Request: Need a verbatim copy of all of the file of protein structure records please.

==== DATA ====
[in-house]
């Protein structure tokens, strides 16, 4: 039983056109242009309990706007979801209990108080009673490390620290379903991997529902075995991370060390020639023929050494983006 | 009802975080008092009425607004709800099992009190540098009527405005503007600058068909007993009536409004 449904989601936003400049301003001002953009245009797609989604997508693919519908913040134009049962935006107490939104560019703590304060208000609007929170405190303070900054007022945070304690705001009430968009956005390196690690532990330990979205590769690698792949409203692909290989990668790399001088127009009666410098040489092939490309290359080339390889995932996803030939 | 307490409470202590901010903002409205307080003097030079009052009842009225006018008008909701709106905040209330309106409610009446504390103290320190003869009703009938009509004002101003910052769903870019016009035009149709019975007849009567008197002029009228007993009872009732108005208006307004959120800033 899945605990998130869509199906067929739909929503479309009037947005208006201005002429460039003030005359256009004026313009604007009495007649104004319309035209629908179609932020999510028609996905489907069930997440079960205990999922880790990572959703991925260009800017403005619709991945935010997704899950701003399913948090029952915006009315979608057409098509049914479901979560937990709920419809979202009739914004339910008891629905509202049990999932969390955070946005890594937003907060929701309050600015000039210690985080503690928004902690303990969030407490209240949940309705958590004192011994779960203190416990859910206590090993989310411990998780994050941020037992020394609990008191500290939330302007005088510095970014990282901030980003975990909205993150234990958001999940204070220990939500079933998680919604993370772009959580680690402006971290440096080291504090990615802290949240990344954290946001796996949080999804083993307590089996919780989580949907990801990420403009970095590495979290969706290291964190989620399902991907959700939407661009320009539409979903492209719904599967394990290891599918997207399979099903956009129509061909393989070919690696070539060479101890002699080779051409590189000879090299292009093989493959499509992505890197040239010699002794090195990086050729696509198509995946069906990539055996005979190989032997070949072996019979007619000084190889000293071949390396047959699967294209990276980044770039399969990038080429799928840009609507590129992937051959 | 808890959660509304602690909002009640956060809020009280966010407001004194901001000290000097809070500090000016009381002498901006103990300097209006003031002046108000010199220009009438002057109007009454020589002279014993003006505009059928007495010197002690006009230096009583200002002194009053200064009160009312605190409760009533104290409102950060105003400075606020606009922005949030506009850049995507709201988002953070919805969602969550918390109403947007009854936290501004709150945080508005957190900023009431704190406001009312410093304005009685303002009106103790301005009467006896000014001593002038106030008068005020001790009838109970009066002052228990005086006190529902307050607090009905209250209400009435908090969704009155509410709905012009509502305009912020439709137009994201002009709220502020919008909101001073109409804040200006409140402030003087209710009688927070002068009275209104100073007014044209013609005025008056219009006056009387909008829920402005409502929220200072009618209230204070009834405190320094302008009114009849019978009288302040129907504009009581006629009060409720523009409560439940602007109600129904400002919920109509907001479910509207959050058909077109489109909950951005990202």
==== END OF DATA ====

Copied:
[in-house]
């Protein structure tokens, strides 16, 4: 039983056109242009309990706007979801209990108080009673490390620290379903991997529902075995991370060390020639023929050494983006 | 009802975080008092009425607004709800099992009190540098009527405005503007600058068909007993009536409004 449904989601936003400049301003001002953009245009797609989604997508693919519908913040134009049962935006107490939104560019703590304060208000609007929170405190303070900054007022945070304690705001009430968009956005390196690690532990330990979205590769690698792949409203692909290989990668790399001088127009009666410098040489092939490309290359080339390889995932996803030939 | 307490409470202590901010903002409205307080003097030079009052009842009225006018008008909701709106905040209330309106409610009446504390103290320190003869009703009938009509004002101003910052769903870019016009035009149709019975007849009567008197002029009228007993009872009732108005208006307004959120800033 899945605990998130869509199906067929739909929503479309009037947005208006201005002429460039003030005359256009004026313009604007009495007649104004319309035209629908179609932020999510028609996905489907069930997440079960205990999922880790990572959703991925260009800017403005619709991945935010997704899950701003399913948090029952915006009315979608057409098509049914479901979560937990709920419809979202009739914004339910008891629905509202049990999932969390955070946005890594937003907060929701309050600015000039210690985080503690928004902690303990969030407490209240949940309705958590004192011994779960203190416990859910206590090993989310411990998780994050941020037992020394609990008191500290939330302007005088510095970014990282901030980003975990909205993150234990958001999940204070220990939500079933998680919604993370772009959580680690402006971290440096080291504090990615802290949240990344954290946001796996949080999804083993307590089996919780989580949907990801990420403009970095590495979290969706290291964190989620399902991907959700939407661009320009539409979903492209719904599967394990290891599918997207399979099903956009129509061909393989070919690696070539060479101890002699080779051409590189000879090299292009093989493959499509992505890197040239010699002794090195990086050729696509198509995946069906990539055996005979190989032997070949072996019979007619000084190889000293071949390396047959699967294209990276980044770039399969990038080429799928840009609507590129992937051959 | 808890959660509304602690909002009640956060809020009280966010407001004194901001000290000097809070500090000016009381002498901006103990300097209006003031002046108000010199220009009438002057109007009454020589002279014993003006505009059928007495010197002690006009230096009583200002002194009053200064009160009312605190409760009533104290409102950060105003400075606020606009922005949030506009850049995507709201988002953070919805969602969550918390109403947007009854936290501004709150945080508005957190900023009431704190406001009312410093304005009685303002009106103790301005009467006896000014001593002038106030008068005020001790009838109970009066002052228990005086006190529902307050607090009905209250209400009435908090969704009155509410709905012009509502305009912020439709137009994201002009709220502020919008909101001073109409804040200006409140402030003087209710009688927070002068009275209104100073007014044209013609005025008056219009006056009387909008829920402005409502929220200072009618209230204070009834405190320094302008009114009849019978009288302040129907504009009581006629009060409720523009409560439940602007109600129904400002919920109509907001479910509207959050058909077109489109909950951005990202």